Accentuates sanding marks – Sanding is a necessary step in order to prepare your hardwood to accept stain, but when done incorrectly it can leave a series of scratches, scuff marks, or gouges in the wood. When the stain is then applied to the wood surface, the pigment in the stain seeps into all of those fine marks, showing darker in those areas and making them stand out even more. The result can be a murky and busy overall look.
Not all woods are meant to be stained – There are certain types of wood, including maple, birch, and pine, that don’t stain very well. These woods are very light grained, meaning there are very few openings into which the stain pigment can settle and provide coverage. At the same time, pine and other coniferous woods also contain sap, which will actively resist stain. Staining these types of woods can result in areas of beading where the stain is repelled, making for a messy look.
Tendency for “bleedback” – Unlike paint, stain cannot be corrected or darkened by applying more layers. No matter what type of wood you choose , it can only absorb a certain amount of stain. Once it reaches its limit, if you continue to apply stain, it will simply rise back up to the surface, resulting in what is known as “bleedback.” The same effect can happen if you go over a layer of stain with a layer of finish that is not compatible. In either instance, you’ll be left with unsightly pockets of beading and spotting that will mar the overall look of your floor.
Staining is time consuming – One of the biggest drawbacks to staining (and one that is often overlooked by homeowners) is the sheer amount of time the process can take. If a stain coat is not completely dry it won’t be able to accept a layer of finish, and if the stain and finish do not bond correctly the finish can smudge and even peel off entirely. The only recourse would be to sand the floor again and start over. In order to dry thoroughly, stains require a minimum of 48 hours in the ideal conditions of heat, humidity, and air movement. Since it can be difficult to achieve those ideals in most cases, you’re more likely to need at least 72 hours for your stain to dry. Once the stain is dried, then you’ll need to apply a finish coat (or two, depending on which product you use) and wait for that to dry as well, which could be another two days.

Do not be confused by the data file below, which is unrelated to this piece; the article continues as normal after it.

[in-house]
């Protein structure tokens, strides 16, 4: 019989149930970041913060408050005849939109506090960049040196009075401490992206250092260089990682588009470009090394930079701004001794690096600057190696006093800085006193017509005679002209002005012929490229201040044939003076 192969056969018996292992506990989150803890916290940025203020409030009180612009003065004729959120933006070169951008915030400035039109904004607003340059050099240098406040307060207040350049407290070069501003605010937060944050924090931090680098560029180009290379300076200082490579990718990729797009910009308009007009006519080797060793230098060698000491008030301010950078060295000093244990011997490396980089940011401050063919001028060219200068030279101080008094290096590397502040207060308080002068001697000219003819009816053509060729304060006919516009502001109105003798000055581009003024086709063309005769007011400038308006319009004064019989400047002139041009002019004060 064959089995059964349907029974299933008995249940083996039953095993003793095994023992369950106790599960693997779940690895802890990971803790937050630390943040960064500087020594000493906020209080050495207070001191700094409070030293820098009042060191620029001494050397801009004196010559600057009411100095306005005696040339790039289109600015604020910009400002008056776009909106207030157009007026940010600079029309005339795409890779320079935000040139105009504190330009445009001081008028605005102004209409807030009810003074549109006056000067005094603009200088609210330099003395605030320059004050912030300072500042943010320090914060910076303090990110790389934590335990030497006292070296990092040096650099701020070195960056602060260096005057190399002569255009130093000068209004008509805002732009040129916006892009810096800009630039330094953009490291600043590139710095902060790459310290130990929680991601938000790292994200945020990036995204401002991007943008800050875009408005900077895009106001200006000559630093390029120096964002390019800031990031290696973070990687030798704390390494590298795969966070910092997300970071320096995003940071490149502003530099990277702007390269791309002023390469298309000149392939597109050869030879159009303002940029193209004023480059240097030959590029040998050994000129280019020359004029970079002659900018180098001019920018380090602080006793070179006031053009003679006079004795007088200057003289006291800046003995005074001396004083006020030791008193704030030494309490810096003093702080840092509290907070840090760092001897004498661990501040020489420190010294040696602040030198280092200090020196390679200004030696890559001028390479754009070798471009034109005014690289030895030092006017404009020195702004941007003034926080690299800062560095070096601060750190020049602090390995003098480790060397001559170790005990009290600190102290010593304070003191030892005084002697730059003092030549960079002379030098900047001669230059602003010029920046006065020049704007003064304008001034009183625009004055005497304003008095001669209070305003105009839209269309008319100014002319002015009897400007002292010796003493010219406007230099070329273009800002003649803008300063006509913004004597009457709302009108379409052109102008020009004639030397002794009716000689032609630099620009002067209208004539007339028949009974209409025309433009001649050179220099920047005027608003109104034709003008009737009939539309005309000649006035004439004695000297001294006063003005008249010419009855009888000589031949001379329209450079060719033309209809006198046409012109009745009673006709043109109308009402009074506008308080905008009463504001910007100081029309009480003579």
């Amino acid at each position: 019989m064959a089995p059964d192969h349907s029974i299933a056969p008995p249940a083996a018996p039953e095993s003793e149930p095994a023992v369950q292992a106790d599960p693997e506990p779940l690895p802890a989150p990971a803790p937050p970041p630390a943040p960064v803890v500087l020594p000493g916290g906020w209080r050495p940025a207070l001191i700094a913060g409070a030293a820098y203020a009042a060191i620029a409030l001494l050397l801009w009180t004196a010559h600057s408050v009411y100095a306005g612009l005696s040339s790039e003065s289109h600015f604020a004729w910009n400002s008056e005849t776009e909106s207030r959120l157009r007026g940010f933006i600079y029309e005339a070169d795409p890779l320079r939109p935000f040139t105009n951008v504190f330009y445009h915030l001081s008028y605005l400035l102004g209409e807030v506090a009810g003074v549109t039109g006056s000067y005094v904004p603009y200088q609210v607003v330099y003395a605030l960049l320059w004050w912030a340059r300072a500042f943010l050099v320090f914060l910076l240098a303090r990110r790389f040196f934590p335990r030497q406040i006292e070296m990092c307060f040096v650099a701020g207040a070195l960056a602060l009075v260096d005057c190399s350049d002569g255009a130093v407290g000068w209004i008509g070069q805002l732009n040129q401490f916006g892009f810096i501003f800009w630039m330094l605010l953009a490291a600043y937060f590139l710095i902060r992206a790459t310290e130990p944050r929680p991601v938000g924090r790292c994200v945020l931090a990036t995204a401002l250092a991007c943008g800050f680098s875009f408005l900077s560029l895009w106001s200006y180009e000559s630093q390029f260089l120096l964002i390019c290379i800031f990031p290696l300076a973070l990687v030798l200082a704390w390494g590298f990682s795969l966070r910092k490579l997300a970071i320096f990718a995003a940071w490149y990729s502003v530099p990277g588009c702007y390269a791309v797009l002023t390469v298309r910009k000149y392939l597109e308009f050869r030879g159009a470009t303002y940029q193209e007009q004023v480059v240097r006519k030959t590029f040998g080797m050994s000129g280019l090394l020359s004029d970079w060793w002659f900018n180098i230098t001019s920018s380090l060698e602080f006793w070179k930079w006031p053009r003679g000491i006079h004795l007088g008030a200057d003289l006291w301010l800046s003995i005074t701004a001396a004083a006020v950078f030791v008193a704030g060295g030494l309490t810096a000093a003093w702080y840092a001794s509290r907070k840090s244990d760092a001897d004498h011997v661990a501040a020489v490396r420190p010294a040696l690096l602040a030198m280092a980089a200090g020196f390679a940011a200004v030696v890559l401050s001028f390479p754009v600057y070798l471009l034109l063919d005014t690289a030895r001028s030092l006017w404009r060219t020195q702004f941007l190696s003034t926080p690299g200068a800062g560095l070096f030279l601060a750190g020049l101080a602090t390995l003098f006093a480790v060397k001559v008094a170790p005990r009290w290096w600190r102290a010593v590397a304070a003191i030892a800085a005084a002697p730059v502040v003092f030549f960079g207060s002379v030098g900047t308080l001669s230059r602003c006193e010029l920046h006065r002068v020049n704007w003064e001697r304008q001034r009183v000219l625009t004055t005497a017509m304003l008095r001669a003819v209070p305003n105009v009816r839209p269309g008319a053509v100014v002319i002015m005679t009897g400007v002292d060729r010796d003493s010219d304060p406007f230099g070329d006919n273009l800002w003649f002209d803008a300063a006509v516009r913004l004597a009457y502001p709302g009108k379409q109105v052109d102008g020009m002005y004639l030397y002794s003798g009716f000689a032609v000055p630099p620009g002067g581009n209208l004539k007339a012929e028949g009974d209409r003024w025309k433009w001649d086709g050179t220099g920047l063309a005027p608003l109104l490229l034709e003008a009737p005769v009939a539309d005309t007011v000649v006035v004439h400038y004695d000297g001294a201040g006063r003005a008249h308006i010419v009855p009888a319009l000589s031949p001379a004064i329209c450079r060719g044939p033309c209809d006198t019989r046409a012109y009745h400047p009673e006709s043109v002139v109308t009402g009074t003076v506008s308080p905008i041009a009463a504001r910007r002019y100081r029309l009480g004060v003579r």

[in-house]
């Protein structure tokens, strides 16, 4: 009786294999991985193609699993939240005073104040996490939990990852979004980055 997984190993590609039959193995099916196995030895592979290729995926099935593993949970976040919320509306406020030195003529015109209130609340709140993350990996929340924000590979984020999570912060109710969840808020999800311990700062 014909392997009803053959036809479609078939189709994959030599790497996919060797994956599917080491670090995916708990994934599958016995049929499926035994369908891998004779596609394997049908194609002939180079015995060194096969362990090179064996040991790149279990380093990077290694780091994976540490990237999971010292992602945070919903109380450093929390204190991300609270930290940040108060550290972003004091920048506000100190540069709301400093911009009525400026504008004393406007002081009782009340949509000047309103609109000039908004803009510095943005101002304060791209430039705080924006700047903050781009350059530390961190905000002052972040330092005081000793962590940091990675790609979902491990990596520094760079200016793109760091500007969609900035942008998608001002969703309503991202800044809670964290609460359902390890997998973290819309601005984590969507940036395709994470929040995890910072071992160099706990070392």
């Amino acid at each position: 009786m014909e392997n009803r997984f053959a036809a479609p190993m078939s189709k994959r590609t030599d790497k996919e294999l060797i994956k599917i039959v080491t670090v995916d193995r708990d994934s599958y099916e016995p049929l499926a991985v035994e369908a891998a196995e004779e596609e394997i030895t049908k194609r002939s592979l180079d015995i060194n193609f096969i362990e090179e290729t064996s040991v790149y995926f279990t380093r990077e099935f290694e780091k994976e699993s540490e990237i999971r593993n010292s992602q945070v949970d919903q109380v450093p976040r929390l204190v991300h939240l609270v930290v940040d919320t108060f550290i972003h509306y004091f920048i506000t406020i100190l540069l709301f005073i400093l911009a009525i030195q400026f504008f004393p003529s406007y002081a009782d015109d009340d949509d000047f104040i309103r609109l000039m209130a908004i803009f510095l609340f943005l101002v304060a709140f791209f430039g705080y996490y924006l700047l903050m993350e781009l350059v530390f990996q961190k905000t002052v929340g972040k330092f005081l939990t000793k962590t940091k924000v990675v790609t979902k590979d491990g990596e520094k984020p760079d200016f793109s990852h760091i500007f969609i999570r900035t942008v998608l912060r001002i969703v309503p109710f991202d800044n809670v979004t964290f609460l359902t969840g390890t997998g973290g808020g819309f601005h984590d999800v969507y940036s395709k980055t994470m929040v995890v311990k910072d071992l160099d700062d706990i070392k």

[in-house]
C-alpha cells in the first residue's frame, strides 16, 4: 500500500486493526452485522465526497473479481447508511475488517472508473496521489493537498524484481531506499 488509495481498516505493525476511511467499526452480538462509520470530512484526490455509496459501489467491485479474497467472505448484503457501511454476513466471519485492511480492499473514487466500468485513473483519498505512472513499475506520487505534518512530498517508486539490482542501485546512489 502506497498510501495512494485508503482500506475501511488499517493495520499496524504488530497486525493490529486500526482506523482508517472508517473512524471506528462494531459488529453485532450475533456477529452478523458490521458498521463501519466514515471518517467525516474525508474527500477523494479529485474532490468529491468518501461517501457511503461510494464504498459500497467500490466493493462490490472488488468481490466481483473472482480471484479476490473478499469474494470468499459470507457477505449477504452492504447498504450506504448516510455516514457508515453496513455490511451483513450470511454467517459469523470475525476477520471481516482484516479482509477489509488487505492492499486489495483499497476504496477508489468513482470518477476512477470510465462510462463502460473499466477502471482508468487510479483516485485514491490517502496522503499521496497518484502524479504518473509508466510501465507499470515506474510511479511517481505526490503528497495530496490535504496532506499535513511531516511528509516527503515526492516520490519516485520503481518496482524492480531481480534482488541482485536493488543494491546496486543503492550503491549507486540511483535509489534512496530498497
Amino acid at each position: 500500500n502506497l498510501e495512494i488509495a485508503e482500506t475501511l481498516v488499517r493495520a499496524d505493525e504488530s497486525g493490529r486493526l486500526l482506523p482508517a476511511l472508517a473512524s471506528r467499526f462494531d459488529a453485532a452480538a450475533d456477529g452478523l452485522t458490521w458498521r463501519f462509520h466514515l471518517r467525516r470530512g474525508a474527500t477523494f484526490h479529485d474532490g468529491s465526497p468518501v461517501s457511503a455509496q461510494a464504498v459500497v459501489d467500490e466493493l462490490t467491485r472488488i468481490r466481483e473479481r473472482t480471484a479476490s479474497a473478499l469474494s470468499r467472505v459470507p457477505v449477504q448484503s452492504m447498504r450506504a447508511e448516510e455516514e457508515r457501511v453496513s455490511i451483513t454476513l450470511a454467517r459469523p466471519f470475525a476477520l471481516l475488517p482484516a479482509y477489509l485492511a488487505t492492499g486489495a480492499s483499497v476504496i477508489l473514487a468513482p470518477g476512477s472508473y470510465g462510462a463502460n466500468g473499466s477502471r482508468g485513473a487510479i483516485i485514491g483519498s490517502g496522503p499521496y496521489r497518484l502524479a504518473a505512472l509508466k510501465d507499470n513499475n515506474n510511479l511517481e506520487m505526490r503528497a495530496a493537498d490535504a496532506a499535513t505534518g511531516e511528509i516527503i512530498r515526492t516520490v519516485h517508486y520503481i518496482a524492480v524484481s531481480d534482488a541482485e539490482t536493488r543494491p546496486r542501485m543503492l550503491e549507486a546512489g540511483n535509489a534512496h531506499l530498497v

Staining vs. Clear Coating
When it comes to achieving the perfect look for your hardwood floors, staining isn’t the only option. If you want a natural, rustic look that emphasizes the inherent grain and pattern of the wood, you could always opt for a clear coat finish. Unlike staining, clear coating doesn’t add any pigment but simply augments the existing look of the floor, adding protection and possibly shine (if desired).
This can have its advantages, most notably that it allows for greater reflections of light which can help to add depth and a feeling of size to smaller rooms. This is particularly noticeable in rooms with lots of windows which allow for more light.
Another advantage of clear coating is that unstained floors can provide an effective accent to darker wood accessories such as trim and furnishings. This interplay of various shades of wood can add extraordinary depth to a room which many designers find especially appealing.
What’s the Bottom Line?
Whether you are installing new floors or working with existing hardwood, stain is an extremely important part of the process and one that should be approached with great care. When done properly it can optimize and reflect the beauty of the wood and help to pull together the overall design of the room, but even the slightest misstep in this process can cost a considerable amount in time, effort, and energy.
Before you decide to stain your wood floors, it’s important to understand everything that is involved in the process and get expert input from a professional hardwood installation company so that you can be sure you are making the right choice and getting the final result you are looking for. With the right choice, either stain or clear coat, you can enjoy the benefits that a beautiful hardwood floor can bring to your home.